Ten Rules for Managing Global Innovation
Publication Year: 2012
Journal: Harvard Business Review
The paper focuses on the challenge of companies with dispersed, global operations that struggle to exploit the companies’ ideas and capabilities for global innovation projects. Although the challenges may be familiar, the solutions are not; what works for an innovation project conducted in a single location doesn’t necessarily work for one dispersed across many sites around the world. That’s partly because many important enablers of innovation happen naturally in colocation. Single location projects draw on large reservoirs of shared tacit knowledge and trust, and when issues arise, senior management is on hand to make decisions and provide direction and support. Team members share the same language, culture, and norms, enabling flexibility and iterative learning as the project unfolds. When a project spans multiple locations, many of those natural benefits are lost. Part of the challenge of dispersed innovation thus becomes how to replicate the positive aspects of colocation while harnessing the unique benefits of a global initiative. To explore this challenge, the authors performed a field research at 47 companies around the world and conducted a survey that was completed by 186 companies, with a combined innovation spend of more than $78 billion. They draw on that work to present a set of guidelines for successfully managing global innovation projects:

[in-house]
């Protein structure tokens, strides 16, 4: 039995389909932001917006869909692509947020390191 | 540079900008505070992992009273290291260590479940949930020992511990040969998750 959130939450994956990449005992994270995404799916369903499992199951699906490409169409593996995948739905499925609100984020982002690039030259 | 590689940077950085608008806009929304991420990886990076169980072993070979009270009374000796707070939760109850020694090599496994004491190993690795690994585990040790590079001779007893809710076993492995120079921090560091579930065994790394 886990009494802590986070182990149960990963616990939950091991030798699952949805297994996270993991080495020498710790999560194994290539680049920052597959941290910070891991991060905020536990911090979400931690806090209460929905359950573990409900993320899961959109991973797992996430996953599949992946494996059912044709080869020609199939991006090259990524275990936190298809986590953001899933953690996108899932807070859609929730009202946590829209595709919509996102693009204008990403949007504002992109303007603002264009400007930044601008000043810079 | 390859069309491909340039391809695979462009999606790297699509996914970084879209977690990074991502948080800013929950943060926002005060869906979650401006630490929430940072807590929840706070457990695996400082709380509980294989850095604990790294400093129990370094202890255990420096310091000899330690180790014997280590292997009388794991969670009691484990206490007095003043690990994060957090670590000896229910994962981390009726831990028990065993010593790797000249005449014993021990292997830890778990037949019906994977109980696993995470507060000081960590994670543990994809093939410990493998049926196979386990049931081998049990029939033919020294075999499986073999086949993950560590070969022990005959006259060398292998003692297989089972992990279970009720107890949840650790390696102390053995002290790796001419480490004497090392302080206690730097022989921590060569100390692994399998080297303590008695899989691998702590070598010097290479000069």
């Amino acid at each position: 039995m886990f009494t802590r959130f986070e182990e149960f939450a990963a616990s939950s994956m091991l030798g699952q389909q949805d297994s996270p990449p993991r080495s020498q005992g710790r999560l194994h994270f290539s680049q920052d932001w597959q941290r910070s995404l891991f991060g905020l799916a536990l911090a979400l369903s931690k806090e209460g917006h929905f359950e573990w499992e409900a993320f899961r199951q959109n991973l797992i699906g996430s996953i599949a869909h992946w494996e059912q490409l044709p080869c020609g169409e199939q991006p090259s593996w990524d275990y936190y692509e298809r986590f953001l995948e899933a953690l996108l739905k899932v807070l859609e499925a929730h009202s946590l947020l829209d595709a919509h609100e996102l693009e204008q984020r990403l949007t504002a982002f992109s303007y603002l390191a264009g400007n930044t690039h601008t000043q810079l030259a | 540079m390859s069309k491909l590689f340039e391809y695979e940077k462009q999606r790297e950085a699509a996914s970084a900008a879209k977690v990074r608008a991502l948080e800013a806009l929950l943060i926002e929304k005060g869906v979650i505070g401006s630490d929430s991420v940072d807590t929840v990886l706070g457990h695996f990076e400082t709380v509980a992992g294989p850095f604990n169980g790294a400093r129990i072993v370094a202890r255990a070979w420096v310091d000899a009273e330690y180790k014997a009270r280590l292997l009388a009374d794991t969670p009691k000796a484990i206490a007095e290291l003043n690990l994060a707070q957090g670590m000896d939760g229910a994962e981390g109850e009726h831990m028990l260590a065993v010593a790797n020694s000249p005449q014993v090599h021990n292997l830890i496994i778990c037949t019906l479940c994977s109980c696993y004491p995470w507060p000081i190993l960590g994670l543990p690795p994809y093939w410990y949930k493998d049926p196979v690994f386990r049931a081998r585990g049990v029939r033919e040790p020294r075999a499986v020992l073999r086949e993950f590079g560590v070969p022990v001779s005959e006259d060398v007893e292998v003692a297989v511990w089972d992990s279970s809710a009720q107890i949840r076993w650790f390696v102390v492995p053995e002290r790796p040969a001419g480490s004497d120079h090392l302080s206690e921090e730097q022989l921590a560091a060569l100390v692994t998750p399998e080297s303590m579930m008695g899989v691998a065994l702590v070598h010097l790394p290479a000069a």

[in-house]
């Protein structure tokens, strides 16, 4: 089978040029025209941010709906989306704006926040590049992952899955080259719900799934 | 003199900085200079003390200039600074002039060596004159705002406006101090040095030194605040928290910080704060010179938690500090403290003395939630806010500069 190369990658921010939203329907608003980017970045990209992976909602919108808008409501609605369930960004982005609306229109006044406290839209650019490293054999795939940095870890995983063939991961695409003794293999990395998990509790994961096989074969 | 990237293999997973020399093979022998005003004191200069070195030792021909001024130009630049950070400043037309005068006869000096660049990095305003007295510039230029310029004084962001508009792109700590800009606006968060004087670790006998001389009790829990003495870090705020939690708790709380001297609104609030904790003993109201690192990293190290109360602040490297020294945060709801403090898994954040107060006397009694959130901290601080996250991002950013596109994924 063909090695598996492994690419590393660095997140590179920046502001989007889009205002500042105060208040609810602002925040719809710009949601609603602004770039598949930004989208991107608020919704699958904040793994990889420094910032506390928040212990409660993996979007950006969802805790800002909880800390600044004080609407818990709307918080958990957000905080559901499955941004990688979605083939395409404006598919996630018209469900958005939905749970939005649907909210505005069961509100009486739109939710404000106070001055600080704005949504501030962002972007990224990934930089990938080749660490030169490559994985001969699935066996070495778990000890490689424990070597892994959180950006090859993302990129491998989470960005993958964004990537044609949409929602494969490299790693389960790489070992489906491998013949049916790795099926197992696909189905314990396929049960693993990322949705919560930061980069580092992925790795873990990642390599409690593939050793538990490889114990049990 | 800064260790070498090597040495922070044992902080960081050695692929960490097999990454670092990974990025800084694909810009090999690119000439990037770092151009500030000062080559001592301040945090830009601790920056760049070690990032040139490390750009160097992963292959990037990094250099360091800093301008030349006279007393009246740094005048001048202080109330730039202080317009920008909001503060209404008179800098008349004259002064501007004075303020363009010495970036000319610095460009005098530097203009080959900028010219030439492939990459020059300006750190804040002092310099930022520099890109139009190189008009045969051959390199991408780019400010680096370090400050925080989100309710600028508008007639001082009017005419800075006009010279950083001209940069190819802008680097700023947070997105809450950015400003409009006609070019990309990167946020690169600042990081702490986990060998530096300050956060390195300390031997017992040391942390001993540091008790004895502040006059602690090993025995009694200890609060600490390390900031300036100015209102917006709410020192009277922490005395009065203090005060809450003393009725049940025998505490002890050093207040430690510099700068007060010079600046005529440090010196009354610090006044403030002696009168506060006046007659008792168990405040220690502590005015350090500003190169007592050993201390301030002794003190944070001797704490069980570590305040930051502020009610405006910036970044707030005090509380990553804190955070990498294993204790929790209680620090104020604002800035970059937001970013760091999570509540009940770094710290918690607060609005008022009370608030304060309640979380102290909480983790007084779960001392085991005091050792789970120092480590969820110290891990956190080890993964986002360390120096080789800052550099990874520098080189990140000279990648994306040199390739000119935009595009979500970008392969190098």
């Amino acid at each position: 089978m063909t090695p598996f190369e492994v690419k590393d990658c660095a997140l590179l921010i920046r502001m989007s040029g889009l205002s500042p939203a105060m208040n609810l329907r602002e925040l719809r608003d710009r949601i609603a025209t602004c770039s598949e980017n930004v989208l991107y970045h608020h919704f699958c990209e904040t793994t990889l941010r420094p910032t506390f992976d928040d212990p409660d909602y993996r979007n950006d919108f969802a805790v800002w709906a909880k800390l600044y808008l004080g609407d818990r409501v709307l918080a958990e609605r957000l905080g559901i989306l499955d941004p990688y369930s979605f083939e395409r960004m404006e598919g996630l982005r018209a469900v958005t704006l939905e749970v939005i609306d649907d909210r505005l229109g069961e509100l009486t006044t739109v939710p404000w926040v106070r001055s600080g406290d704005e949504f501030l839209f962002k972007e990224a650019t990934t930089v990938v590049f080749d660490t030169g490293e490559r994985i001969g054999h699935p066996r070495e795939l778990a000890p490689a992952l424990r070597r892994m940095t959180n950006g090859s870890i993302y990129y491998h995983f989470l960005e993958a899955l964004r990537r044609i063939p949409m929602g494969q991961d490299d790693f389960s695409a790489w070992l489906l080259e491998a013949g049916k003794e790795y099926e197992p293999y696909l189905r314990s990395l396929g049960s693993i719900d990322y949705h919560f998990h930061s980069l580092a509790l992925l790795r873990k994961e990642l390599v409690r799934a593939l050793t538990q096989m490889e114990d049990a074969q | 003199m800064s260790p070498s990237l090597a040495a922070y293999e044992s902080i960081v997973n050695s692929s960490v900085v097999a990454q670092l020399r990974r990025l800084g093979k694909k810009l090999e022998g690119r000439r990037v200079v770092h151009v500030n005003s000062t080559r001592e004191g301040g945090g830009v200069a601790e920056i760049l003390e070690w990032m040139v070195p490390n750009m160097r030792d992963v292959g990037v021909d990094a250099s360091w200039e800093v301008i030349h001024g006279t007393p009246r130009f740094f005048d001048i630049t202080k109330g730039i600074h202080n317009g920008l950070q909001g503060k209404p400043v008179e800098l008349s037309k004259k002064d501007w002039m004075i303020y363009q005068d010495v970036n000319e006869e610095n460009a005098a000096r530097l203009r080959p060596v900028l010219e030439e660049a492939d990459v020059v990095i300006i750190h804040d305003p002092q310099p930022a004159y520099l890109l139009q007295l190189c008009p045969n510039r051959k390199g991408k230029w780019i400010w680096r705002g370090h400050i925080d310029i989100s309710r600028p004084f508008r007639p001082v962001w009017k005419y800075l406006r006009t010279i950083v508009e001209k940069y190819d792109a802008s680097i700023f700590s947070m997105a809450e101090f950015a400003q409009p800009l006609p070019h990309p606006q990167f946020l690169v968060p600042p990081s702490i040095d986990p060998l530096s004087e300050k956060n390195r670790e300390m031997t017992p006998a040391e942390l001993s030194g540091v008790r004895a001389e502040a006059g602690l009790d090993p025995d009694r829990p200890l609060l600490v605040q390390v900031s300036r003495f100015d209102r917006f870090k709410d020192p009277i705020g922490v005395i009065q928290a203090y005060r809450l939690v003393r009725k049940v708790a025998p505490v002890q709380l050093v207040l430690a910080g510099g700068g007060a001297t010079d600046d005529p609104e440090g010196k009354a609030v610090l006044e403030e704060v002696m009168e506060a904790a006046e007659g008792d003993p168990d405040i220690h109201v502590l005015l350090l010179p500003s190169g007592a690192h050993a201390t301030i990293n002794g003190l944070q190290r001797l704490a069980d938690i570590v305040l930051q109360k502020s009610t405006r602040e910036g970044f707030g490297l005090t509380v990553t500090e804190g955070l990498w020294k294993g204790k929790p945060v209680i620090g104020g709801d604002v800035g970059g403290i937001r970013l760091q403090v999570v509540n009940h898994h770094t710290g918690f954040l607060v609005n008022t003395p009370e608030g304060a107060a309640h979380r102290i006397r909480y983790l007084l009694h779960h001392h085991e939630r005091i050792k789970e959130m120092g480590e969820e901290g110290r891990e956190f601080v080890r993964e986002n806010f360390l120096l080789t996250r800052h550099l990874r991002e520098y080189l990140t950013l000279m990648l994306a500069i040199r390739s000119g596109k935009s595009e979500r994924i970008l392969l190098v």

- Start small. To be effective, dispersed teams have to develop a new set of collaboration competencies and establish a collaborative mind-set. This can best be done by running small, dispersed projects involving just two or three sites before a project launch.
- Provide a stable organizational context. Managers need to anticipate the possible toxic side effects of reorganization on global innovation and shelter teams as much as possible from disruptions.
- Assign oversight and support responsibility to a senior manager. Project teams often struggle to handle problems constructively over a distance, and so senior managers have to take on a formal role as arbiter, risk manager, support provider, and ultimate decision maker.
- Use rigorous project management and seasoned project leaders. A global innovation project requires a strong project management team to drive the project on a day-to-day basis and strong team leaders supported by robust tools and processes.
- Appoint a lead site. The sites can’t carry equal weight, even if their experience and expertise are equivalent; one has to be designated the lead. That site takes responsibility for delivering the project on time and on budget.
- Invest time defining the innovation. Requirements need to be thoroughly understood so that everyone working on the project has the same understanding of the goals and their individual contributions to them.
- Allocate resources on the basis of capability, not availability. To exploit the advantage of having distinctive and differentiated knowledge and capabilities from around the world, effective staffing of a global project requires the selection and integration of the best possible knowledge and capabilities.